Your resources will support the success of any changes you decide to make.
Consider your social support. Who can you talk to as you’re going through the challenges that change and transition often bring? Is your partner or spouse supportive of you making a change? Are there supportive peers at work who you can trust as you’re considering your options?
What are your work-related resources? Does your organization have formal wellness programs in place? If not, is there financial support for creating an individualized wellness program? Are there supportive administrators open to exploring systemic changes that could benefit the entire organization?
Understanding your resources allows you to move forward to confidently design and sustain your burnout management plan.
Look for the helpers
A 2020 Medscape burnout report found that nearly 2/3 of physicians experiencing burnout don’t seek help. Unaddressed burnout places physicians at increased risk for serious issues such as depression and anxiety and increases risk for suicide. It can contribute to problems with your physical health as well as conflicts with loved ones.
Mr. Rogers shared a message that he learned from his mother as a little boy, “Look for the helpers. You will always find people who are helping.”
There are a lot of different types of helpers to support you. You might start by reaching out to informal support networks such as family and friends, trusted colleagues, spiritual leaders or mentors.
When you get help, you can gain insight and clarity into your distress. This knowledge can help you make decisions about how to move forward to live and work with greater physical, mental and emotional well-being.
You might also want to tackle burnout with a professional. Many coaches and therapists specialize in supporting physicians and other professionals who are experiencing burnout.
Professionals can help you clearly understand your symptoms and how they’re impacting your life. You can begin to create an action plan to build a life that supports mental and physical well-being.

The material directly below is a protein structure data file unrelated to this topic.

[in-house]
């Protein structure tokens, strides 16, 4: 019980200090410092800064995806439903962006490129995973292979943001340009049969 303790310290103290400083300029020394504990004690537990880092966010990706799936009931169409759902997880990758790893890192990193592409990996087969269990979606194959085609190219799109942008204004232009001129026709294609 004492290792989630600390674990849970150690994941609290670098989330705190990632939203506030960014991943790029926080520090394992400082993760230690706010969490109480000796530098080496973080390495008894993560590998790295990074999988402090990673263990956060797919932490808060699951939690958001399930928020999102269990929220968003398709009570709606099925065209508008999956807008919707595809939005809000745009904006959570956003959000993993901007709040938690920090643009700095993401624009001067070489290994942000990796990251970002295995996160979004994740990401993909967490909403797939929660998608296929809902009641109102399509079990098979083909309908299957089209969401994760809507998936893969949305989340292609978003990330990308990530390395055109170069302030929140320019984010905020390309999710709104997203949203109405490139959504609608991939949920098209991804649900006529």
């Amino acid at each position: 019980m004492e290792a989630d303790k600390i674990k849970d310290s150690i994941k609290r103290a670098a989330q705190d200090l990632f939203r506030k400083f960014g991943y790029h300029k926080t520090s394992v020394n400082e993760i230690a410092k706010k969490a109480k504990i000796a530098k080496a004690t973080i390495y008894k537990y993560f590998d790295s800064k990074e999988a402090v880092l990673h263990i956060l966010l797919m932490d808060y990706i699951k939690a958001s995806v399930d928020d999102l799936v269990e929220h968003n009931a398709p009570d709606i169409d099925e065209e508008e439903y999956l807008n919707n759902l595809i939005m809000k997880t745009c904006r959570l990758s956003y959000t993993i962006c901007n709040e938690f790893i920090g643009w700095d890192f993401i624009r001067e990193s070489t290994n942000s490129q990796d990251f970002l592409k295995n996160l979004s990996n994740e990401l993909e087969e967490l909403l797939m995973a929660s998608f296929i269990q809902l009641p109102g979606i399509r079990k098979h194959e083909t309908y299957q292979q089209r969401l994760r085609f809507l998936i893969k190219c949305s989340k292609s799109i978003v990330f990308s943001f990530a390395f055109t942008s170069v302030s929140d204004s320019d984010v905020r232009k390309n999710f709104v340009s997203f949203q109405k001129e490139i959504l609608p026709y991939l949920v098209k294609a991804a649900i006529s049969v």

Explore your options
If you are lucky enough to practice in a supportive and progressive work environment, you might have access to a wellness program.
Some programs are more comprehensive than others. “Wellness” offerings run the gamut from simply offering a subsidized gym membership to access to seminars, coaches, and therapists. Make sure that you able to seek this help in a safe, confidential setting.
Some organizations, allow modifications of your workday and workflow. Such programs may offer flexible scheduling, part-time opportunities and paid administrative time. Successful programs are able to create a work culture that prioritizes and values physician well-being. They understand that a well physician is better for the organization than a physician who is over-whelmed and burned out.
If you’re part of a work environment that doesn’t offer any wellness support, then you will need to seek this privately. Fortunately, there are a growing number of professionals who specialize in supporting physicians and can help you build an individualized roadmap to wellness.
So, you have the first steps for your burnout management plan. You have options. Most of us have some limitations to how we can move forward, but few of us have to remain stuck in an unsustainable or harmful situation.
What are the first 3 steps in your burnout treatment plan?